The Philippines signed Tuesday (April 28) a US$100-million loan agreement with the World Bank that aims to strengthen the country’s capacity to prevent, detect and respond to the threat posed by the coronavirus disease 2019 (COVID-19) pandemic and boost its national systems for public health preparedness.
This loan for the Philippines’ COVID-19 Emergency Response Project (ERP) was signed by Finance Secretary Carlos Dominguez III and Mr. Achim Fock, the World Bank Acting Country Director for Brunei, Malaysia, the Philippines, and Thailand.
The US$100-million accord follows an earlier agreement signed between Secretary Dominguez and Mr. Fock for the US$500-million Third Disaster Risk Management Development Policy Loan (DRM DPL3) that aims to augment the Philippine government’s urgent financing requirements in dealing with the COVID-19 pandemic.
“The World Bank has again acted swiftly to help developing economies like the Philippines meet the ever-increasing demand for medical care and health facilities resulting from the coronavirus-induced global health crisis. We thank the World Bank once again for supporting our efforts to contain the spread of the virus and expand our capacity to prevent and prepare for emerging infectious diseases in the future,” Secretary Dominguez said.
In approving the COVID-19 ERP loan, Mr. Fock said “boosting the [Philippines’] capacity to respond to COVID-19 will save lives.”
“The government has taken quick and decisive action in the fight against the COVID-19 pandemic and the World Bank is proud to support its efforts. Right now, no other investment offers greater return,” Mr. Fock added.
The COVID-19 ERP consists of the following components: (1) strengthening the country’s emergency COVID-19 health care response efforts; (2) strengthening laboratory capacity at the national and sub-national levels to support the prevention of, preparedness against, and response to, emerging infectious diseases; (3) implementation management and monitoring and evaluation; and (4) contingent emergency response.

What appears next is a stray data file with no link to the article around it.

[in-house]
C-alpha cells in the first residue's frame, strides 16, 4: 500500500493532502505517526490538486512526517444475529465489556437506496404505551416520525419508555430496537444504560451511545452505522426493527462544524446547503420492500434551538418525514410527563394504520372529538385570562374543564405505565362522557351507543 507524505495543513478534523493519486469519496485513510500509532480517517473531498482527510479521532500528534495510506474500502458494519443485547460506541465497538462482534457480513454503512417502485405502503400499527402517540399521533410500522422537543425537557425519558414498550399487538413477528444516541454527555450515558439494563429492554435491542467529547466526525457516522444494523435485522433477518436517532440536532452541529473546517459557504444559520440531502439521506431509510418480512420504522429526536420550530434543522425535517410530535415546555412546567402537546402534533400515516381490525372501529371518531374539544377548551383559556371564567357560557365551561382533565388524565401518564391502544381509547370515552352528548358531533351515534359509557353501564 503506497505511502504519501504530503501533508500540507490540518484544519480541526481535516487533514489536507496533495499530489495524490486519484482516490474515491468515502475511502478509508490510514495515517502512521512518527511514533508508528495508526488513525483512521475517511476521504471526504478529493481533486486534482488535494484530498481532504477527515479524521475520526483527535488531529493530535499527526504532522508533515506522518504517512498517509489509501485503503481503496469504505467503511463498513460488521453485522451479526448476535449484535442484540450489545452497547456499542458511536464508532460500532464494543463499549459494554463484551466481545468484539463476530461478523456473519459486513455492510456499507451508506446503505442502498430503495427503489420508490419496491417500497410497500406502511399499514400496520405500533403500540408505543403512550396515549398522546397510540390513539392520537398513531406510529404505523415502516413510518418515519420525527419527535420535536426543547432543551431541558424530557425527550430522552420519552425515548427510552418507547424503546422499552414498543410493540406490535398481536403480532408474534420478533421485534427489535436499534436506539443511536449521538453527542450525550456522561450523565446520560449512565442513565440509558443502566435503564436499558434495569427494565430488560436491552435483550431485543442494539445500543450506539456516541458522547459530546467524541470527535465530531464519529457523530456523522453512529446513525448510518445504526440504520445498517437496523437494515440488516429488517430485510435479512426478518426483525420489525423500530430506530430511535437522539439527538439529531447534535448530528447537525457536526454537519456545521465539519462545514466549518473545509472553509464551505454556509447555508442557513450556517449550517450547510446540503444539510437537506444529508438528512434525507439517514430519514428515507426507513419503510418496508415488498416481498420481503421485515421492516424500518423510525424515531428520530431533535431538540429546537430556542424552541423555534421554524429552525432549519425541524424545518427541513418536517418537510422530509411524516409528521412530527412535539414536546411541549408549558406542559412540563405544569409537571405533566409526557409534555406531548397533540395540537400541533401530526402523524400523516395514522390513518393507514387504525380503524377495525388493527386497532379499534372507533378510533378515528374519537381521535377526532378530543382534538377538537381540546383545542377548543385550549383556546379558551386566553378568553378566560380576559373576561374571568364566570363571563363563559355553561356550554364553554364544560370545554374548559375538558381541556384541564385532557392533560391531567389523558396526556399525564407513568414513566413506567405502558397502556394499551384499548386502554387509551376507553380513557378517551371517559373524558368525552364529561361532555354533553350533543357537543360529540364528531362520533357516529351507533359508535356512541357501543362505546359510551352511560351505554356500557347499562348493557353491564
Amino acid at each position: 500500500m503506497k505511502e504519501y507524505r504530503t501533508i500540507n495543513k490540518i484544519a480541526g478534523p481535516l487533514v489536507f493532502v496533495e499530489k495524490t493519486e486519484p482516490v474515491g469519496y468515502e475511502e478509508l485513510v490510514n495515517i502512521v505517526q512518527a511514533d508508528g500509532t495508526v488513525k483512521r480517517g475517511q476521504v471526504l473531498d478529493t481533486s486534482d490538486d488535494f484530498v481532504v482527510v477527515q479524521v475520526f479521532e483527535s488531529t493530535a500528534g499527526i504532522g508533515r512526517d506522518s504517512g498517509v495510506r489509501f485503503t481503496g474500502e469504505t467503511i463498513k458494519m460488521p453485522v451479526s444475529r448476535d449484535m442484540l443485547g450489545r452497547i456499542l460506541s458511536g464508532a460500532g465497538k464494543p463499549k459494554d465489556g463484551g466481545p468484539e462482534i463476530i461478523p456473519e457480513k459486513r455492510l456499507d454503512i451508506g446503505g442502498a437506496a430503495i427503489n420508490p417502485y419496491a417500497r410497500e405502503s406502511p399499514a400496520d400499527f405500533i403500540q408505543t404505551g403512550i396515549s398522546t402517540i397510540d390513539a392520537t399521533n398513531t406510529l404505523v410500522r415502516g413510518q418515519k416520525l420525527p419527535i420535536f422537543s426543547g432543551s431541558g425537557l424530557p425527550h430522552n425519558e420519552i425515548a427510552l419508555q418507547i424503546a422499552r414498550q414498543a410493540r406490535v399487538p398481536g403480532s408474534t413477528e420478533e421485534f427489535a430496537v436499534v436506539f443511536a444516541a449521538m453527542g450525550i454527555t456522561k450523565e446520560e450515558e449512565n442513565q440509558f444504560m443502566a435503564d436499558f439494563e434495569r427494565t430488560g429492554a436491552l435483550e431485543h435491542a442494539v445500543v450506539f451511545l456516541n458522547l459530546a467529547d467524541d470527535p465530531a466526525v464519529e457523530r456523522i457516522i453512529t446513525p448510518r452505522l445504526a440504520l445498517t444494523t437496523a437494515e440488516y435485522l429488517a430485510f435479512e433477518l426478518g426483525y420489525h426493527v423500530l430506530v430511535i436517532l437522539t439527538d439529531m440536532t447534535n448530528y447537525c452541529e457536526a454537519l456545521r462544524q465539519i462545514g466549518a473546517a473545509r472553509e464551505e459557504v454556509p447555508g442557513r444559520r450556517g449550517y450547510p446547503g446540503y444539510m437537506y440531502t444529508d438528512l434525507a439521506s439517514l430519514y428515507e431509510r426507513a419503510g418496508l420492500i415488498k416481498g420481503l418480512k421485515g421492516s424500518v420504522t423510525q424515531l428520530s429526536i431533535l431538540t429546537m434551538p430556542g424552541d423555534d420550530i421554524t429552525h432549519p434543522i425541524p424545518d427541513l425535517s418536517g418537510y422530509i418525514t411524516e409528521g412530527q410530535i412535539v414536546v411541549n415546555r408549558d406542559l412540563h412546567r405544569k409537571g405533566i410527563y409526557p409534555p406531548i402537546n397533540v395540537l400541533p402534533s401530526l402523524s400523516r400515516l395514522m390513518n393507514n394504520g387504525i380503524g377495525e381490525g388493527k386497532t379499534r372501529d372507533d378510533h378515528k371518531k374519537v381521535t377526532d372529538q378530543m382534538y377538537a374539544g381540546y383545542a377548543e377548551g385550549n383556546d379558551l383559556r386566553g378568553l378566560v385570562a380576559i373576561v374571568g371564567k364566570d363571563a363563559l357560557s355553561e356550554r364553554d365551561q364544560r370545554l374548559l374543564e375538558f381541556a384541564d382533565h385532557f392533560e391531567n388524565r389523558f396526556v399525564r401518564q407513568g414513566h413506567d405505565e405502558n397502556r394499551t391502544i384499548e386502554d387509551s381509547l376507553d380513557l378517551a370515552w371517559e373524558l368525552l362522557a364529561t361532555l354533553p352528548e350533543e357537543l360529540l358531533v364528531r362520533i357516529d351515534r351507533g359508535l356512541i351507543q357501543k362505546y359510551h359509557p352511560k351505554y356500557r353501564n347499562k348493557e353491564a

To be implemented by the Department of Health (DOH), the COVID-19 ERP will support the Philippine government’s efforts in the procurement of medical and laboratory equipment and reagents; medical supplies, including personal protective equipment (PPEs), medicines and ambulances; and isolation and quarantine facilities.
The World Bank may also provide proactive assistance in accessing existing supply chains through its Bank-Facilitated Procurement (BFP) to assist the DOH in implementing the project, “which will be beneficial considering the current disruptions in the usual supply chains for medical consumables and equipment for COVID-19 response,” the DOF said.
An earlier statement issued by the World Bank said the COVID-19 ERP loan also aims to expand the Philippines’ laboratory capacity by, among others, retrofitting the Research Institute for Tropical Medicine (RITM) along with six sub-national and public health laboratories in Baguio, Cebu, Davao, Surigao City, and Manila; and finance the construction and expansion of laboratory capacity in priority regions that currently do not have these facilities.
This project loan will also support the efforts of the DOH in coming up with design standards for hospital isolation and treatment centers in managing patients with Severe Acute Respiratory Infections (SARI), which will be used in health facilities across the country to ensure the consistency of quality and standards in delivering COVID-19 healthcare services.
The loan carries a maturity period of 29 years, inclusive of a 10-and-a-half-year grace period.
It will be fully financed by the World Bank with no counterpart funding needed from the Philippine government.
The DOF said it expects the effectiveness of the ERP loan and the project implementation to commence in early May.
Last April 10, Secretary Dominguez and Mr. Fock signed the agreement for the US$500-million DRM DPL3, which aims to strengthen the Philippines’ capacity to prepare for, respond to, and recover from natural disasters, including health emergencies like the COVID-19 crisis.
According to the World Bank, the DRM DPL3 will support policy reforms undertaken by the Philippine government in disaster risk management, including the implementation of an emergency cash transfer program during times of crises.
The DRM DPL3 also aims to support the adoption and implementation of a unified disaster rehabilitation and recovery planning framework by the national government and local government units (LGUs); the development of multi-year investment plans for seismic risk reduction and retrofitting of important government buildings; and the promotion of integrated hazard and risk analysis in physical planning, and in support of policy development.